lugging carrying or dragging (something heavy).
precedent an act, statement, legal decision, case, etc. that may serve as an example, reason, or justification for a later one.
hullaballoo loud noise and confusion; hubbub.
gettin' all steamed up becoming angry.
break down a lot of walls to enact change resulting in progress.
cavalcade any procession.
Coronation of Charlemagne Charlemagne (Charles the Great) (742-814) built a huge empire in Europe during the Middle Ages. He was well known for his military victories, the size of his empire, and his respect for Christian doctrine and the law. Charlemagne was coronated on Christmas Day, 800 a.d, in Old Saint Peter's Basilica in Rome.
explodes with the pale puff of a wet firecracker is anticlimactic.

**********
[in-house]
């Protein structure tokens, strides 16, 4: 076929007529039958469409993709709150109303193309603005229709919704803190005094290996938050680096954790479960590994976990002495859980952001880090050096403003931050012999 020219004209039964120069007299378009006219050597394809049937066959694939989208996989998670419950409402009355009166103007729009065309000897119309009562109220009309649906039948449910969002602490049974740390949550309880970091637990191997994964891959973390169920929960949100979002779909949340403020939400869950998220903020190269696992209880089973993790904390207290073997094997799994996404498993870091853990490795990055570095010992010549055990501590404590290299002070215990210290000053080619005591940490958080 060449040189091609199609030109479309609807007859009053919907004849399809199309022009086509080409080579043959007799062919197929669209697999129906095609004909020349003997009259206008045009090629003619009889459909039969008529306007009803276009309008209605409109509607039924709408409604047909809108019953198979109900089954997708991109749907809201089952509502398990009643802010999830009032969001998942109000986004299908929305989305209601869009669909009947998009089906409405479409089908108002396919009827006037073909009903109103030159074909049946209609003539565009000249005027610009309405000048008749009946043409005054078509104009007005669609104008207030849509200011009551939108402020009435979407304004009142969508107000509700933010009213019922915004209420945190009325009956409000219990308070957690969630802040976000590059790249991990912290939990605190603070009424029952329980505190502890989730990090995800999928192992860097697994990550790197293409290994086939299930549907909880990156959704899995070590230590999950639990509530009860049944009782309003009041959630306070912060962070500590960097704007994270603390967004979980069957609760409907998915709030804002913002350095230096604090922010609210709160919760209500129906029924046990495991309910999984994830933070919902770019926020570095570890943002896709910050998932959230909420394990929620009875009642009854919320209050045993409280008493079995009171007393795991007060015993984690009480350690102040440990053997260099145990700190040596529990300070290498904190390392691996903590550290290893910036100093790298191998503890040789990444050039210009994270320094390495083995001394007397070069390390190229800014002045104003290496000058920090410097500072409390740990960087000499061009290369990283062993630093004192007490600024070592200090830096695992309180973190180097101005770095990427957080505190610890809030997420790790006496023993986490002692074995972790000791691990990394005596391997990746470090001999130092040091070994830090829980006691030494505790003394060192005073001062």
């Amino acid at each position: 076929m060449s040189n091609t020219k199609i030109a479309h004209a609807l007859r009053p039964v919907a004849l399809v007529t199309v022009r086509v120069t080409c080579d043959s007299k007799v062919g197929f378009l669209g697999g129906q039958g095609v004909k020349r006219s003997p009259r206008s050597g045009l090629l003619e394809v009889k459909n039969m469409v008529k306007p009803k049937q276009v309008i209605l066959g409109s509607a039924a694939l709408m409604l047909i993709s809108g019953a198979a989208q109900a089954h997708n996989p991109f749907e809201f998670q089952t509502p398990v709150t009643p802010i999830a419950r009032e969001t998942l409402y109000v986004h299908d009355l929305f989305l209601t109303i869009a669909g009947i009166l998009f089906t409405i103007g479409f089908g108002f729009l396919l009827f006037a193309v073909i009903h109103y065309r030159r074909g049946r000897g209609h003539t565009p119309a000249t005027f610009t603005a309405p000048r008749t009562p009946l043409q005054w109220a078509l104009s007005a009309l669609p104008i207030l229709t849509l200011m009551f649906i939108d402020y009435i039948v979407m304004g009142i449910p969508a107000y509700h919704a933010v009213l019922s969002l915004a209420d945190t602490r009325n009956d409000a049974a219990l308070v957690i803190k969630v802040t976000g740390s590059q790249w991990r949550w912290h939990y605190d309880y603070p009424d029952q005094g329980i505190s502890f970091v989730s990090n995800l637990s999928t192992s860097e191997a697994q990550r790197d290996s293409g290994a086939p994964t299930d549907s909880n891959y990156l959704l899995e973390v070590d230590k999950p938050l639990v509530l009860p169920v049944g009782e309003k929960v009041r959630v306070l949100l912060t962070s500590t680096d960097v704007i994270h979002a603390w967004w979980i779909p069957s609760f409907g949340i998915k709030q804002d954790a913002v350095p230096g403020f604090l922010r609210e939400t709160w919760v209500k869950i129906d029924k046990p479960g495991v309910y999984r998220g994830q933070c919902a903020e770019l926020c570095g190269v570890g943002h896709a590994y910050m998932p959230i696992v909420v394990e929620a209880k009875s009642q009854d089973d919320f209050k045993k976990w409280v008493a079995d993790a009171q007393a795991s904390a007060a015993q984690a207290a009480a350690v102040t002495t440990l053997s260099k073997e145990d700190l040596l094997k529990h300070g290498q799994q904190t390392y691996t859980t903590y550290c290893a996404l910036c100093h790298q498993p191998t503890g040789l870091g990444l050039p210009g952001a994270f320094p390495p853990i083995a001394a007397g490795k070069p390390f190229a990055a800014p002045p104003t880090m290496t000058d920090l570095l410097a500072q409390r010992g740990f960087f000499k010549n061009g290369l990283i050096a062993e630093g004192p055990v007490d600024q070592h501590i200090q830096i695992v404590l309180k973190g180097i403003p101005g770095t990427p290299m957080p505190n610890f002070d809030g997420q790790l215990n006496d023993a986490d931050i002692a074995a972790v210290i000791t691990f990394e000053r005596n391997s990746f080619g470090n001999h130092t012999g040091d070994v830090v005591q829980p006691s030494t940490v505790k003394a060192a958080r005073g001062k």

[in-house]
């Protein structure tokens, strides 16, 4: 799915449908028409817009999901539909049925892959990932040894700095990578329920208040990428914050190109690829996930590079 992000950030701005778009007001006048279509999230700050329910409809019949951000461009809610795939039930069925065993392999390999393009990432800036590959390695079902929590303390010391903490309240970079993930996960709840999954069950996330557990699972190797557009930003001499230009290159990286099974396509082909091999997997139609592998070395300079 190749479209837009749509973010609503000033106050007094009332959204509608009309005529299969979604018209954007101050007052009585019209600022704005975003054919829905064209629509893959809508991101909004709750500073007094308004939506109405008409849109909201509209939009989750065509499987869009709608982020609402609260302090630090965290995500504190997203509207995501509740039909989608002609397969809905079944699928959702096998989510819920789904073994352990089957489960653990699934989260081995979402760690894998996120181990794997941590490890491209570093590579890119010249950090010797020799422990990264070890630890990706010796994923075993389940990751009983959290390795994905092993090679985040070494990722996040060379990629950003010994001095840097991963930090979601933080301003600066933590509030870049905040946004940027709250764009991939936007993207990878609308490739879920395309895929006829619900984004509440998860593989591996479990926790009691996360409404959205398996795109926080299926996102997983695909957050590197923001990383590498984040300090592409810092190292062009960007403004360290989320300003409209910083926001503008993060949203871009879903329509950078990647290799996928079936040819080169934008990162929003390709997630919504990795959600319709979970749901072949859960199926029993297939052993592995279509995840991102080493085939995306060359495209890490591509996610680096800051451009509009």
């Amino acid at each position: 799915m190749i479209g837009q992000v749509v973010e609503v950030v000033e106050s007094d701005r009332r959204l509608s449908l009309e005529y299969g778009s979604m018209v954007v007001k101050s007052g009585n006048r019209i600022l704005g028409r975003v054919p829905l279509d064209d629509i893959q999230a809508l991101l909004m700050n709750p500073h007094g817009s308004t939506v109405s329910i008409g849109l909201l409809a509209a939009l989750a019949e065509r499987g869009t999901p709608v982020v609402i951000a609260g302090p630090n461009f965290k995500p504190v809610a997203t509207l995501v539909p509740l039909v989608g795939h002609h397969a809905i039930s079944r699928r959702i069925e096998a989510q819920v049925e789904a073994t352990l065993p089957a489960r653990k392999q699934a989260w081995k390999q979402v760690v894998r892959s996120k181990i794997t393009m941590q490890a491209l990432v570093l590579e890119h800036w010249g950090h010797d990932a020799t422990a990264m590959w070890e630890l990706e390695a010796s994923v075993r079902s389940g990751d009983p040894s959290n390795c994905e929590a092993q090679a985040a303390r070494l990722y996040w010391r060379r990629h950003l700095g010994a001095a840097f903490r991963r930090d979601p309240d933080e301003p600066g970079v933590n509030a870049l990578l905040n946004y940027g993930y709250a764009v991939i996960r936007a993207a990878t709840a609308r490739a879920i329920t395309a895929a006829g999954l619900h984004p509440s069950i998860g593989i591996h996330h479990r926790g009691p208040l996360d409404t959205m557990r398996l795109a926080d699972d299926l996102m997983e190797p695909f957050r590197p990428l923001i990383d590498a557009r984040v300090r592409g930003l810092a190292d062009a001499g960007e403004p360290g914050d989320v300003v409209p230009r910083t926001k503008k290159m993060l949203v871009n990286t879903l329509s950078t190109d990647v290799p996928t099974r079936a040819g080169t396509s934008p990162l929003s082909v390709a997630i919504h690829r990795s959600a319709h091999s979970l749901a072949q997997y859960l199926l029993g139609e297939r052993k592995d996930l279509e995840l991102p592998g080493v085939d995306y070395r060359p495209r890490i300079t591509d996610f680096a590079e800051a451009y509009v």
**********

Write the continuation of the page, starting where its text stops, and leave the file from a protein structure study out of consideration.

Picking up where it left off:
mete to allot; distribute; apportion: usually with out.
sine die without (a) day (being set for meeting again); for an indefinite period.
seventh inning stretch a baseball tradition by which people stand up and stretch between the top and bottom of the seventh inning.
sotto voce in an undertone, so as not to be overheard.
cussedness perversity; stubbornness.
Excalibur the magic sword claimed by King Arthur, which only he could remove from the rock in which it was embedded.
rotogravures a printing process using photogravure cylinders on a rotary press.
Corinthians two epistles, letters adopted as books of the New Testament, written by Saint Paul to the church in Corinth, an ancient Greek city.